One quick comment… these column charts tend to be “reset” at the start of the year. I'd expect here that 2020 would start with a blank chart, other than the “YTD '19” column. Why start with a blank slate when 2020 is a continuation of the system that we ended 2019 with? I've written about this before.

Back to the second case, a Process Behavior Chart with monthly data points going back to the start of 2018 is super compelling (showing both the X Chart and the MR Chart):

You can see there are some signals in the chart (see below). It's not simply fluctuating around a stable average. It looks like performance shifted up in August 2018? Or there had been a temporary improvement from April to July 2018 that wasn't sustained.

It looks like performance is just fluctuating from August 2018. It doesn't look like “something changed in 2019.”

As always, a PBC will tell us that something has changed. It might even show when it changed. But the chart won't magically tell us what exactly has changed.

Remember our three rules for finding a signal:

  • Rule 1: Any single data point outside of the limits
  • Rule 2: Eight consecutive points on the same side of the average
  • Rule 3: 3 out of 3 (or 3 out of 4) points that are closer to the same limit than they are to the average

We later see six consecutive points above the average. Not a signal, but more evidence that this metric isn't just fluctuating.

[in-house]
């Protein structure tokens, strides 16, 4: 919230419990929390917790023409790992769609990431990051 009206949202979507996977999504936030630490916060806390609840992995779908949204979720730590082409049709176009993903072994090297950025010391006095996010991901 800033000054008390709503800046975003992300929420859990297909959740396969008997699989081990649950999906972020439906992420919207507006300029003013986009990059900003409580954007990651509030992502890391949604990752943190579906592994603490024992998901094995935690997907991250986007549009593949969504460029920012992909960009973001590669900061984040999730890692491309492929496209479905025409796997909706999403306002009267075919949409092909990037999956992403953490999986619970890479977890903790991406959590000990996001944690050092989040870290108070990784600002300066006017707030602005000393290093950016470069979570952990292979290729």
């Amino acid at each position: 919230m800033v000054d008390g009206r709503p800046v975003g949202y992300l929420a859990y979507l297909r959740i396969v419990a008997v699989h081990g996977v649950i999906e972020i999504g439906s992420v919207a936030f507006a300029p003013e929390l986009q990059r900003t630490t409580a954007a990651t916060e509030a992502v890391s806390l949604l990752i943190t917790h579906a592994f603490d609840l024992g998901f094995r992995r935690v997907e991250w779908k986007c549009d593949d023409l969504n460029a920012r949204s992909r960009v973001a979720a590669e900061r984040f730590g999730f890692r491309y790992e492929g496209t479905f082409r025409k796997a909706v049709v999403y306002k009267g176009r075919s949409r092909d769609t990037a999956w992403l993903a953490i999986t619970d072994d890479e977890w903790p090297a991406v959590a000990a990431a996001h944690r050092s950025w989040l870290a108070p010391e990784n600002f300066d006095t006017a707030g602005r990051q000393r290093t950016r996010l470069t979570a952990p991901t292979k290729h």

The Process Behavior Chart view points us back to August 2018. It might be too late to investigate “what happened” but maybe somebody knows or remembers.

If we calculate limits for time frames before and after August 2018, it confirms what we see visually in the chart above… it's just fluctuating.

A PBC with 18 data points shows us so much more than six data points with a comparison to last year's average.

I wish the reader luck in convincing leaders to take a look at a different way of tracking and visualizing metrics. What do you think?

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Mark Graban is an internationally-recognized consultant, author, and professional speaker who has worked in healthcare, manufacturing, and startups. His latest book is Measures of Success: React Less, Lead Better, Improve More. He is author of the Shingo Award-winning books Lean Hospitals and Healthcare Kaizen, as well as The Executive Guide to Healthcare Kaizen. He also published the anthology Practicing Lean that benefits the Louise H. Batz Patient Safety Foundation, where Mark is a board member. Mark is also a Senior Advisor to the technology company KaiNexus.

2 Comments
  1. Stephen Cherlet says

    I, for one, am guilty of using the sort of column based charts discussed in the article,. I definition like the process behavior charts and will be a proponent moving forward. I think I was in the mind-trap that process control charts were for the factory floor and that the office needed something different. That was clearly false thinking. What goes on in the office processes could be viewed in the same manner as the shop.

    1. Mark Graban says

      Thanks for your comment, Stephen!